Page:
This travel guide currently includes seven route itineraries, with more to come.
- The Washington Cascades is the most difficult route in this guide, with four mountain passes and a few long dogs. I made the mistake of doing this trip in late July, not realizing that you should never do a bike touring trip in eastern Washington at the height of summer. My poor timing might have impacted my feelings about the difficulty of this trip.
- The Vancouver Island and the Sunshine Coast route takes you up the east side of Vancouver Island, across the Strait of Georgia and north up the Sunshine coast, and then back to Vancouver Island and south again, with a stop on Salt Spring Island. The ride isn’t too demanding but does include a couple of long days. This trip is also customizable, with a few bonus days included in the itinerary in case you have extra time and want to explore more of the region.
- I do an annual bike touring trip from Seattle to the San Juan Islands. This route is easy to customize: you can make it longer or shorter as desired. If you’re just getting into self-supported bike touring, the San Juan Islands are a great place for a first trip, though in that case I would split Day 1 into two days, or skip that day altogether and start and end in Anacortes. If you have been touring for a long time but haven’t been to the San Juans yet, what are you waiting for?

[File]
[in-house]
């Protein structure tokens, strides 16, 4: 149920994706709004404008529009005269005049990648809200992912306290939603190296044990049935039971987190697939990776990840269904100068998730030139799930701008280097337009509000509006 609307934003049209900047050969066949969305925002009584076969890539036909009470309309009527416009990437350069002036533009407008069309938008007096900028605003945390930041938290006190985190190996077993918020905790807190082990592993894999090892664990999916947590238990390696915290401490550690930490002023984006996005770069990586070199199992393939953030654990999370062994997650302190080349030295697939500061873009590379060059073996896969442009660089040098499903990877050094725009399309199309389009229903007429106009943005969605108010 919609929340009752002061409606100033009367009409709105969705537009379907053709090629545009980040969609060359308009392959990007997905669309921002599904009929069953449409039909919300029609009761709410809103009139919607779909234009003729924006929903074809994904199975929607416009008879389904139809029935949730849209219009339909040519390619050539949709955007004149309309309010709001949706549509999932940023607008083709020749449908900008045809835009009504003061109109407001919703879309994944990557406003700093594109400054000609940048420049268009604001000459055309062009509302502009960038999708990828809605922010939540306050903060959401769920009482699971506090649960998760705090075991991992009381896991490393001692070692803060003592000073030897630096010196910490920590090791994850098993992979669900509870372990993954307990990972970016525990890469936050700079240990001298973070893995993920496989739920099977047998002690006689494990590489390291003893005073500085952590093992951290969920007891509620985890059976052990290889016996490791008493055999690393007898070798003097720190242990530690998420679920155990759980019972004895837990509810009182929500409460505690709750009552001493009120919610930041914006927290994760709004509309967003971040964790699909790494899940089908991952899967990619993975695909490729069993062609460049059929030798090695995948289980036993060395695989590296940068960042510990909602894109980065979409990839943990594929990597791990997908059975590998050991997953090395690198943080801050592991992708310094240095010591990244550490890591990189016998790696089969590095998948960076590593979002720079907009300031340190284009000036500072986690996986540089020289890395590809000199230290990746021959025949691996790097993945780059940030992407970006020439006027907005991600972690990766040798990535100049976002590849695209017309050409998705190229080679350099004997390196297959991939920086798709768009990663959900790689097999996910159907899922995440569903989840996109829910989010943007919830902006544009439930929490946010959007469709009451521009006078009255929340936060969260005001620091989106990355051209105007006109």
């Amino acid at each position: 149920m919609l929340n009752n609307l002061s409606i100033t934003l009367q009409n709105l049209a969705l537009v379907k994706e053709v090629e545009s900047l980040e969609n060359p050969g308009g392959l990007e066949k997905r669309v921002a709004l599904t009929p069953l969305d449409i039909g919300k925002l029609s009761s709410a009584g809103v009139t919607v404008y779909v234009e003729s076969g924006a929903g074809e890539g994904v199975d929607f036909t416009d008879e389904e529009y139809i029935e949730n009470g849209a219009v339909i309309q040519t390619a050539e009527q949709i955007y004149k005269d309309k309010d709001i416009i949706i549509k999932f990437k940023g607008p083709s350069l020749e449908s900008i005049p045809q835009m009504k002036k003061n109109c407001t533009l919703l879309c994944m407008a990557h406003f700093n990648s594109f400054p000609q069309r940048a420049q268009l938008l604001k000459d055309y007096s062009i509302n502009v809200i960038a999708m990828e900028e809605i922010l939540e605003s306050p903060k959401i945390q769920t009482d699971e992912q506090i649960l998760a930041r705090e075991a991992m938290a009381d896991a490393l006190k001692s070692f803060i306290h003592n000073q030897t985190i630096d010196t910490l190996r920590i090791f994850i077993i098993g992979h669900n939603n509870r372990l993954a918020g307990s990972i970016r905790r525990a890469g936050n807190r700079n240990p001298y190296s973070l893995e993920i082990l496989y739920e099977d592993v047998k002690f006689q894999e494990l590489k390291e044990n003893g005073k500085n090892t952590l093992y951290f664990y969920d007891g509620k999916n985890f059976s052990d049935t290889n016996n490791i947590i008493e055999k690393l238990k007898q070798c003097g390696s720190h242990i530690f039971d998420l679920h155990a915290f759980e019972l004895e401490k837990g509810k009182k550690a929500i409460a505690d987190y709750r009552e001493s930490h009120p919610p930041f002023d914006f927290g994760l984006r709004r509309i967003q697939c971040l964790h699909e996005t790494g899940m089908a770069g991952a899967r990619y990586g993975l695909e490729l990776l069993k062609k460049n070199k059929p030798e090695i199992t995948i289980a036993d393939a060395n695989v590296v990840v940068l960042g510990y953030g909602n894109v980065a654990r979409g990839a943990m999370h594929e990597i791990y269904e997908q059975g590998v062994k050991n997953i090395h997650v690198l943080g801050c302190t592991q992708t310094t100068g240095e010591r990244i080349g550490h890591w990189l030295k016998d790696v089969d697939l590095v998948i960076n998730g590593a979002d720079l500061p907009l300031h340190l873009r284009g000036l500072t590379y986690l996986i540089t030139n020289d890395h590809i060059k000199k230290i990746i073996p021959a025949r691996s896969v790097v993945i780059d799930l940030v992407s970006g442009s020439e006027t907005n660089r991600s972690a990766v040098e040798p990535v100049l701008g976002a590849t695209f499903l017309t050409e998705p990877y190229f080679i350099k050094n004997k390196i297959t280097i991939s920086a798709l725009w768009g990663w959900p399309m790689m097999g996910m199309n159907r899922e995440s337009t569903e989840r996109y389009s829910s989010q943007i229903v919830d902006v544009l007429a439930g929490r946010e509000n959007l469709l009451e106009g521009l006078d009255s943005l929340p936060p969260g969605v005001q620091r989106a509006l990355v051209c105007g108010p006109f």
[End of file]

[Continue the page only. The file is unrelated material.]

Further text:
- The Selkirk Loop deserves more recognition for the great touring vacation that it is. It’s easy to do in one week, it can be customized depending on your experience and skill level (you don’t have to do the North Kootenay Lake and the Silvery Slocan super side trip, though you’ll miss out if you skip it), and it doesn’t include any tedious mountain passes. On top of that, the scenery is gorgeous, especially in the British Columbia section.
- Portland to Walla Walla on the Lewis and Clark trail is a 5-day route that is scenic from start to finish and doesn’t include any strenuously long days. You do need to watch out for headwinds along the river, so I recommend traveling from west to east, the same direction as the prevailing winds.
- The Olympic Peninsula is a nice loop ride that would be a good ride for someone new to bike touring. You’re never too far from civilization, traffic is relatively light, and there are no mountain passes, or even particularly large hills.
- The Fort Flagler Weekend Trip is a great way to turn a weekend into a vacation.
I don’t own a car and I don’t want to box my bike, so many of my trips start and end in Seattle, where I live. When I can, I take the Amtrak Cascades to start and end points. For harder to reach locations, I have found point-to-point car rentals incredibly useful. I’ve had great experiences with Enterprise Rent-A-Car, and I use them whenever possible. With rental cars, it’s really important to get a car big enough to fit the bikes, and so far, Enterprise has always been able to get me an appropriate car.